But eventually, even that concept came off the rails when, for some reason, the decision was made to open the school up to human students, forcing Generation X to hide their mutant abilities and thereby forbidding them from being themselves even in their own home.  No, I have no idea why this was seen as a good idea either.  The effect didn’t do much for the book, yet, like the god-awful X-Factor before it, the title kept coming out just because.  This was during that period, and hence why I don’t yet have it in my archives.  This was dropped during the whole “Counter X” mess that came with the return of Chris Claremont (more on that later), but by that point, the title was pretty much doomed.  Generation X remains one of the least appreciated title in X-Mythos, perhaps second only to the original Excalibur…but at least that book was goofy as hell.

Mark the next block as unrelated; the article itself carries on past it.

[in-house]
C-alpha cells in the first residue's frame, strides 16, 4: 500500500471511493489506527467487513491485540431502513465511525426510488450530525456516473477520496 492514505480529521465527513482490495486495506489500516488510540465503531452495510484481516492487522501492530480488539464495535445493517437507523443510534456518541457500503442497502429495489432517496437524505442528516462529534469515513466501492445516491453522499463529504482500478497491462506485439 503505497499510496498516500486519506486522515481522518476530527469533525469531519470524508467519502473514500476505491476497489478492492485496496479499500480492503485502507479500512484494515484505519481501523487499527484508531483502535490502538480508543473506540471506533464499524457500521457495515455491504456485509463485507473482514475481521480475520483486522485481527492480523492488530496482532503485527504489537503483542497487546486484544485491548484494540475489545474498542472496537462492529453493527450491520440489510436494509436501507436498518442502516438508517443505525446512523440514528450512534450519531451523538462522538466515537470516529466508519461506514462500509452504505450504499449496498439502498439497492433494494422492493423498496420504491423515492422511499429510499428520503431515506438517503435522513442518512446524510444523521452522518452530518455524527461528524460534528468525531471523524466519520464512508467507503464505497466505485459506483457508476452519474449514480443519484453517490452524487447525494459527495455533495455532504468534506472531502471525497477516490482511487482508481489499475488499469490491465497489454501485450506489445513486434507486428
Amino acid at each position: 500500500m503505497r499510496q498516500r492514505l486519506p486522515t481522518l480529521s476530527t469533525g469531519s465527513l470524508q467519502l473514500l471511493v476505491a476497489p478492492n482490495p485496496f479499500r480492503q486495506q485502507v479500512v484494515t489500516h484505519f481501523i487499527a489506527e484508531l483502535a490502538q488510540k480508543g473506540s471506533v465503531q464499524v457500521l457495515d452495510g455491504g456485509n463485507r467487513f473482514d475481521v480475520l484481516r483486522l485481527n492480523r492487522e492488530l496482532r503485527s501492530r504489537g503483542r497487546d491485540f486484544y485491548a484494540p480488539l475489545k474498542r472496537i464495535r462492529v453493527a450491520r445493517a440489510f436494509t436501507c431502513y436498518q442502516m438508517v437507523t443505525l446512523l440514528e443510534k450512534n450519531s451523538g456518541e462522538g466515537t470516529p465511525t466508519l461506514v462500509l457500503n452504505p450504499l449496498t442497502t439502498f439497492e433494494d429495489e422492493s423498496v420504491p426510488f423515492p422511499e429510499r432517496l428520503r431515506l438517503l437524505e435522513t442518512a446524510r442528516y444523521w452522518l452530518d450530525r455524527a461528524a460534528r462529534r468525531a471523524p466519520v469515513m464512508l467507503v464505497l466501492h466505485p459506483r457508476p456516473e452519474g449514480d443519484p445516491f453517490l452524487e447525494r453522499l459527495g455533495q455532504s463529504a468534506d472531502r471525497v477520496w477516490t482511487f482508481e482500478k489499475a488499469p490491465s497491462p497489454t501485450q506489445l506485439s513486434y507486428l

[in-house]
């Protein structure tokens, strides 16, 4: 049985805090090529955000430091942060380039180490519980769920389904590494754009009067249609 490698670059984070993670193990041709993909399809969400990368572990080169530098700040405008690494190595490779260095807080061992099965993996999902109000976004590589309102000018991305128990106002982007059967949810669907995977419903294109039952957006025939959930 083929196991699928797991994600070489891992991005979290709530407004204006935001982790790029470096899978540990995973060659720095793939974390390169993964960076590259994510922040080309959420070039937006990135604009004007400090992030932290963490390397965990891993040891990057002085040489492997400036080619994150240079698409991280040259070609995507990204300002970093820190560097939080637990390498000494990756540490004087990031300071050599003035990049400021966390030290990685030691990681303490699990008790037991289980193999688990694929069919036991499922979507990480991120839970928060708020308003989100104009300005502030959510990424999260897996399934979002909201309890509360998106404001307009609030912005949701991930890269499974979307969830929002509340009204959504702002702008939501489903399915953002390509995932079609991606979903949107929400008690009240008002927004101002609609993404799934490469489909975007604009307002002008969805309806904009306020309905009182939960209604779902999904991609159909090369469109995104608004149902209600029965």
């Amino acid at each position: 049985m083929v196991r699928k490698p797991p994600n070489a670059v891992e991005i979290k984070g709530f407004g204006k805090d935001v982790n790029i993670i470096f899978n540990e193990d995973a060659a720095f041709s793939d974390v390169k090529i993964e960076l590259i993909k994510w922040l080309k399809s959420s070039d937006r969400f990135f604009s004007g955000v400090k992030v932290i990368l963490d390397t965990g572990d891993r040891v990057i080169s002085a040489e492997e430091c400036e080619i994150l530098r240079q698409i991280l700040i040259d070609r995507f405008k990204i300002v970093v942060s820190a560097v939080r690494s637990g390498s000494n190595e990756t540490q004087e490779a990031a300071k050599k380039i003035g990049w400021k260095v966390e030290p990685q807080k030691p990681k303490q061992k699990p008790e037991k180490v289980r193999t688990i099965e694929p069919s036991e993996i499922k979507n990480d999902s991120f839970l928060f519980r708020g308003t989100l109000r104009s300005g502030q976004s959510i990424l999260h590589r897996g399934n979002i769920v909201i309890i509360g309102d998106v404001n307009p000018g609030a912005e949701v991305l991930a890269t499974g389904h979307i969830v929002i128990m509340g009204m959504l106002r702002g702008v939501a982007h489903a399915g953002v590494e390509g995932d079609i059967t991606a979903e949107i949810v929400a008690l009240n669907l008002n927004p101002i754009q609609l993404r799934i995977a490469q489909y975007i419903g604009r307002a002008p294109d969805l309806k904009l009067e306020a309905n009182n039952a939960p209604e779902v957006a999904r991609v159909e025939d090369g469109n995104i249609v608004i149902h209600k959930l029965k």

Next Month (retro)

  • X-Force #93 has Dani Moonstar doing more quantum stuff.
  • Uncanny X-Men #372 has Professor X acting like a dick.
  • Generation X #55 revisits the death of the original Hellions.
  • X-Men: True Friends #1 tells a previously unpublished Excalibur story.
  • X-Men #91 has Professor X still acting like a dick, which breaks up the team.

Next Week (actual)

  • Booster Gold #33 continues the ‘Bwah ha ha!’ run of Keith Giffen and J.M. DeMatteis.
  • Justice League: Generation Lost #3 moves forward with the (wrong) Blue Beetle.
  • Astonishing X-Men: Xenogenesis #2 has odd art and no place in continuity.
  • Uncanny X-Men #525 gets Second Coming moving again after a week delay.
  • X-Men Hellbound #2 continues the battle for Magik in Limbo.
  • And no, Astonishing X-Men #34 still doesn’t come out.